4 Questions to Ask When Early Childhood Trauma Causes Behavior Issues


Early childhood trauma can radically change the way a child’s brain experiences a situation. Trauma causes the brain to go survival mode which triggers the FEAR response (flight, fight, or freeze). When a traumatized child is in FEAR response, the brain shuts off the thinking part of the brain, and the child cannot think or even recall coping skills. The primitive part of the brain is about only one thing — SURVIVAL!

Logical thought processes can be hijacked by the FEAR response caused by early childhood trauma. Trauma has the unique ability to rewire the brain, and what may seem like ordinary simple everyday situations, can become huge triggers for children that have experienced early trauma.

A child may not even remember the neglect or abuse experienced, but magically, the body remembers. This buried, intrinsic memory can trigger the FEAR response.  FEAR hijacks the brain with a simple trigger that the child probably doesn’t understand or remember.

Recently, my child wanted me to buy him sunflower seeds after baseball practice. I knew he needed to eat a good meal so I just wanted to get him home for dinner. But hunger (even perceived hunger) is a huge trigger for children who have experienced early neglect or food insecurity. (You can read his heartbreaking story on infant neglect here.)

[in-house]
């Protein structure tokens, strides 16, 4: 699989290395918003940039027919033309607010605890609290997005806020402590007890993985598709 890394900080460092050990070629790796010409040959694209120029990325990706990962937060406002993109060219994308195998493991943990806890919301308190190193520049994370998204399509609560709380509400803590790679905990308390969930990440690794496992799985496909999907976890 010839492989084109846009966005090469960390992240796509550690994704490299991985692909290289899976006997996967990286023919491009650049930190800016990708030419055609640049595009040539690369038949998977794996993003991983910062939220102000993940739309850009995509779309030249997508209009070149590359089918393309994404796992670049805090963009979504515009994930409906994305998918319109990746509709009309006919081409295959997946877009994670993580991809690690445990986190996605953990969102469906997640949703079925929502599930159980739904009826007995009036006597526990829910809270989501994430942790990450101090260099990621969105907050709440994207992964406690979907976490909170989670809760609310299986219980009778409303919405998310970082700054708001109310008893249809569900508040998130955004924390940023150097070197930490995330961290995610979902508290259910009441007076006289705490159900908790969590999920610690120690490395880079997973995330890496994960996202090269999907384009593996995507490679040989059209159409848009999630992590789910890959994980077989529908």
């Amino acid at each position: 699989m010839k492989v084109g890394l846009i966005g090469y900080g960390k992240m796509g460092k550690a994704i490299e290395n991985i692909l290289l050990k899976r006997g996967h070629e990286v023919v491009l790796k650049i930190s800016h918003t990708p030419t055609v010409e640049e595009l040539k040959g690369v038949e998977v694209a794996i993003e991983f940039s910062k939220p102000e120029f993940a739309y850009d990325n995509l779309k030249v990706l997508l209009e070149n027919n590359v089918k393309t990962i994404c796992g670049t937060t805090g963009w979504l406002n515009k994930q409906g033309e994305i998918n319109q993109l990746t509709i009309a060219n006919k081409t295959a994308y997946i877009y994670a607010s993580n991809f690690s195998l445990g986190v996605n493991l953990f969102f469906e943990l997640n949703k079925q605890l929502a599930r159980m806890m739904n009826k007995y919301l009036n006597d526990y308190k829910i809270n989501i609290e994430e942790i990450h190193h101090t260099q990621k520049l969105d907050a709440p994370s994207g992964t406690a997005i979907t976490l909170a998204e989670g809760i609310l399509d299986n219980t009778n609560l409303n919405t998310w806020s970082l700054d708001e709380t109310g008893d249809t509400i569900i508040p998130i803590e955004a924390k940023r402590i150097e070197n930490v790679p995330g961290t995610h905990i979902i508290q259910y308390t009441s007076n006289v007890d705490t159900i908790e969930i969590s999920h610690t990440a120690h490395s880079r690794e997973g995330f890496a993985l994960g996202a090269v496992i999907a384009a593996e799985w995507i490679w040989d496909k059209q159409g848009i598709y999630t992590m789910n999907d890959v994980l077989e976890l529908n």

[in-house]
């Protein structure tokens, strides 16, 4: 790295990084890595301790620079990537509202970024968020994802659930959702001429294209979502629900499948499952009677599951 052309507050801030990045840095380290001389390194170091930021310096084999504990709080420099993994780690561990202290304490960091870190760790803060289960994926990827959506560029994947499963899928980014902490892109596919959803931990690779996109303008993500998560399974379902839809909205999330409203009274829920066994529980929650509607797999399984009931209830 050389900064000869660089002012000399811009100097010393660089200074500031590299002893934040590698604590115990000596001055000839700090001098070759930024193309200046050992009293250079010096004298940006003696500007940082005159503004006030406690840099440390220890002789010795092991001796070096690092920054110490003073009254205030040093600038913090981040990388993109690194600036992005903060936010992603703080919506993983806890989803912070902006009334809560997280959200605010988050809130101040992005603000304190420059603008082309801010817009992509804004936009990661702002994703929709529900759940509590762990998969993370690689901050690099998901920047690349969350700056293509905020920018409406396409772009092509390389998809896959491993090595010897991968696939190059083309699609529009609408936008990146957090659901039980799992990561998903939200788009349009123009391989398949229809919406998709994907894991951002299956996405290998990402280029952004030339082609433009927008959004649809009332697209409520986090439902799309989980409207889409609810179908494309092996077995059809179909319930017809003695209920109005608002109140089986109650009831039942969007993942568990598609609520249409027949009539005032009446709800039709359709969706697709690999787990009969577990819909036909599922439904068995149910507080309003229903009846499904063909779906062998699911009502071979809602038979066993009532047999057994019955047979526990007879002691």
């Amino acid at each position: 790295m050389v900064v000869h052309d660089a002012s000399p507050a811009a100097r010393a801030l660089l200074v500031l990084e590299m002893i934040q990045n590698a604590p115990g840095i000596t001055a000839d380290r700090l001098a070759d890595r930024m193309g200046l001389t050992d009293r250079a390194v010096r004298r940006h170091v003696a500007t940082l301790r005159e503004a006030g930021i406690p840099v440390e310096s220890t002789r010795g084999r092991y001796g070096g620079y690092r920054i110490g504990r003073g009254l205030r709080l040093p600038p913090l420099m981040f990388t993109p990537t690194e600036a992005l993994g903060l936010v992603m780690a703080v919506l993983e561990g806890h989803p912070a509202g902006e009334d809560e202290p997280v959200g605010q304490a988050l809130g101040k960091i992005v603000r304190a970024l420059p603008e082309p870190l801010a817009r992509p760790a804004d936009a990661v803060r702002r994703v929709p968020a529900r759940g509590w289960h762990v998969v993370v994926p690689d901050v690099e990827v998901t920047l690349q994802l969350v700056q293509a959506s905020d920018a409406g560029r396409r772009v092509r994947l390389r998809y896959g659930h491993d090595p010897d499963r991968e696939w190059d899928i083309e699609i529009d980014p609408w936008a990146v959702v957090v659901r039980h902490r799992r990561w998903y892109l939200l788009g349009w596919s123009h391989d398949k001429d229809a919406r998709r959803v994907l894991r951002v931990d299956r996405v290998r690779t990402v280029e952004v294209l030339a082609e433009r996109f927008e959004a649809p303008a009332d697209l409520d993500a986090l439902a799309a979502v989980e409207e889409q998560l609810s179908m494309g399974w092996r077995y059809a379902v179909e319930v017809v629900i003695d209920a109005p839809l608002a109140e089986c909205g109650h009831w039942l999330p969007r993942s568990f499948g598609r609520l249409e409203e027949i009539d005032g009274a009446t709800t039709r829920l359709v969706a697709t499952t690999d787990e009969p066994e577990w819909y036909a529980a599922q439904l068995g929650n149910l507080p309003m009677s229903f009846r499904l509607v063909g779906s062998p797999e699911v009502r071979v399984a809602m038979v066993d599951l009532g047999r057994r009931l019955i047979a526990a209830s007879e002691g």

As the situation escalated, I tried to reason with my child, but he was becoming more irritated.  The sunflower seeds were not going to help with his hunger, plus he had a huge bag of sunflower seeds at home. I wanted to just get him home.

COMMON SENSE SAYS:

  • I have sunflower seeds at home
  • I can wait 20 minutes to get my sunflower seeds
  • It’s okay to just go home and get my sunflower seeds
  • Sunflower seeds won’t keep me from feeling hungry

But you can’t reason with a brain in fear response!

EARLY CHILDHOOD TRAUMA SAYS:

  • If I don’t get sunflower seeds right now, I WILL STARVE TO DEATH!!!

I stopped the car at a park and let my son out to cool off and SWING (the repetitive motion of swinging is therapeutic and calming for the brain). As I was watching him and becoming more calm myself, I began asking questions.

4 QUESTIONS TO ASK WHEN EARLY CHILDHOOD TRAUMA CAUSES MISBEHAVIOR

WHAT IS TRIGGERING THE BEHAVIOR?
My child hasn’t eaten dinner yet. (Read more about emotional triggers)
WHAT’S GOING ON IN MY CHILD’S BRAIN?
My child in FEAR response.
WHAT DOES HE NEED TO FEEL SAFE?
My child needs to know that I will meet his needs.
WHY AM I SAYING NO?
I am saying NO because of all the common sense reasons.

MEETING YOUR CHILD’S NEED & CALMING THE TRAUMATIZED BRAIN
In that moment, I had an epiphany and realized that I should give my child what he NEEDS – that is food security!!!  Therefore, my child has to know that I will meet his NEEDS so he won’t ever FEEL that he will go hungry again.  A child has to FEEL SAFE!!!

My child needed the sunflower seeds to feel safe and calm his brain! 

Parenting children from hard places is different than the way we were raised. You have to meet your traumatized child’s needs – even if it doesn’t seem like common sense.

(Read more on overcoming childhood fears)